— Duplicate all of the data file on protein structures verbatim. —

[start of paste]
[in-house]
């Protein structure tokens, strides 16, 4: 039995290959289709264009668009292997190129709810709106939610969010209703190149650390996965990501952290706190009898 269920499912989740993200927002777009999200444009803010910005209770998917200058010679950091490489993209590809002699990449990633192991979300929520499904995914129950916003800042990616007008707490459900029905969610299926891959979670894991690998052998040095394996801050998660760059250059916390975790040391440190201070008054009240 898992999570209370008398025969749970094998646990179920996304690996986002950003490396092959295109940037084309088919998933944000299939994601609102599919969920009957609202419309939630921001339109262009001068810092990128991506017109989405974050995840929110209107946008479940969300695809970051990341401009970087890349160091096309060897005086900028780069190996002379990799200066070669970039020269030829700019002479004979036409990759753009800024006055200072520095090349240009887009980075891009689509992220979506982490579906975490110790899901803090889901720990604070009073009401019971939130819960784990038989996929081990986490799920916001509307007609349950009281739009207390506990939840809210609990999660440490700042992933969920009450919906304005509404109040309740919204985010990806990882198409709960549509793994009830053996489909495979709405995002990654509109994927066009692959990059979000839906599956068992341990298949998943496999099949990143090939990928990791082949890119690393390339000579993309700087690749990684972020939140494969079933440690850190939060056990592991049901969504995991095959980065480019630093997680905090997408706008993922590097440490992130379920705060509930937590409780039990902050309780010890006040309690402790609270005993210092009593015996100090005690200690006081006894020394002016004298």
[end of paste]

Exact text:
[in-house]
């Protein structure tokens, strides 16, 4: 039995290959289709264009668009292997190129709810709106939610969010209703190149650390996965990501952290706190009898 269920499912989740993200927002777009999200444009803010910005209770998917200058010679950091490489993209590809002699990449990633192991979300929520499904995914129950916003800042990616007008707490459900029905969610299926891959979670894991690998052998040095394996801050998660760059250059916390975790040391440190201070008054009240 898992999570209370008398025969749970094998646990179920996304690996986002950003490396092959295109940037084309088919998933944000299939994601609102599919969920009957609202419309939630921001339109262009001068810092990128991506017109989405974050995840929110209107946008479940969300695809970051990341401009970087890349160091096309060897005086900028780069190996002379990799200066070669970039020269030829700019002479004979036409990759753009800024006055200072520095090349240009887009980075891009689509992220979506982490579906975490110790899901803090889901720990604070009073009401019971939130819960784990038989996929081990986490799920916001509307007609349950009281739009207390506990939840809210609990999660440490700042992933969920009450919906304005509404109040309740919204985010990806990882198409709960549509793994009830053996489909495979709405995002990654509109994927066009692959990059979000839906599956068992341990298949998943496999099949990143090939990928990791082949890119690393390339000579993309700087690749990684972020939140494969079933440690850190939060056990592991049901969504995991095959980065480019630093997680905090997408706008993922590097440490992130379920705060509930937590409780039990902050309780010890006040309690402790609270005993210092009593015996100090005690200690006081006894020394002016004298």